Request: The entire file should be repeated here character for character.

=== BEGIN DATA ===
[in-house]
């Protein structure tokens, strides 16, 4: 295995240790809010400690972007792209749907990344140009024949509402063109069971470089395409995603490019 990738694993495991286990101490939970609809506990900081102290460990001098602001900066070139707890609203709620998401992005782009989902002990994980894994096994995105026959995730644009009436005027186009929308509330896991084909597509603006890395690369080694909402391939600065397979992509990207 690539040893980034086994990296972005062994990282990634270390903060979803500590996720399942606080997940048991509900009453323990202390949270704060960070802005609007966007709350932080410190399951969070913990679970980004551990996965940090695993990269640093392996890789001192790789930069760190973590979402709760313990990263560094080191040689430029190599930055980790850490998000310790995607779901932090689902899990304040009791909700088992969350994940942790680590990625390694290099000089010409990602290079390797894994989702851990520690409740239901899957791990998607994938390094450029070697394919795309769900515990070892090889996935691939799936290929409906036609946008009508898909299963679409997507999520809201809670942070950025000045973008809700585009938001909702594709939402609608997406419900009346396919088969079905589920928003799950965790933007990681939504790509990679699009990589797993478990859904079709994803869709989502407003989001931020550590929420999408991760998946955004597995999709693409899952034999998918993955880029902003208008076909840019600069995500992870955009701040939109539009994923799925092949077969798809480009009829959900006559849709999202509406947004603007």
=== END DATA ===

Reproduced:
[in-house]
């Protein structure tokens, strides 16, 4: 295995240790809010400690972007792209749907990344140009024949509402063109069971470089395409995603490019 990738694993495991286990101490939970609809506990900081102290460990001098602001900066070139707890609203709620998401992005782009989902002990994980894994096994995105026959995730644009009436005027186009929308509330896991084909597509603006890395690369080694909402391939600065397979992509990207 690539040893980034086994990296972005062994990282990634270390903060979803500590996720399942606080997940048991509900009453323990202390949270704060960070802005609007966007709350932080410190399951969070913990679970980004551990996965940090695993990269640093392996890789001192790789930069760190973590979402709760313990990263560094080191040689430029190599930055980790850490998000310790995607779901932090689902899990304040009791909700088992969350994940942790680590990625390694290099000089010409990602290079390797894994989702851990520690409740239901899957791990998607994938390094450029070697394919795309769900515990070892090889996935691939799936290929409906036609946008009508898909299963679409997507999520809201809670942070950025000045973008809700585009938001909702594709939402609608997406419900009346396919088969079905589920928003799950965790933007990681939504790509990679699009990589797993478990859904079709994803869709989502407003989001931020550590929420999408991760998946955004597995999709693409899952034999998918993955880029902003208008076909840019600069995500992870955009701040939109539009994923799925092949077969798809480009009829959900006559849709999202509406947004603007």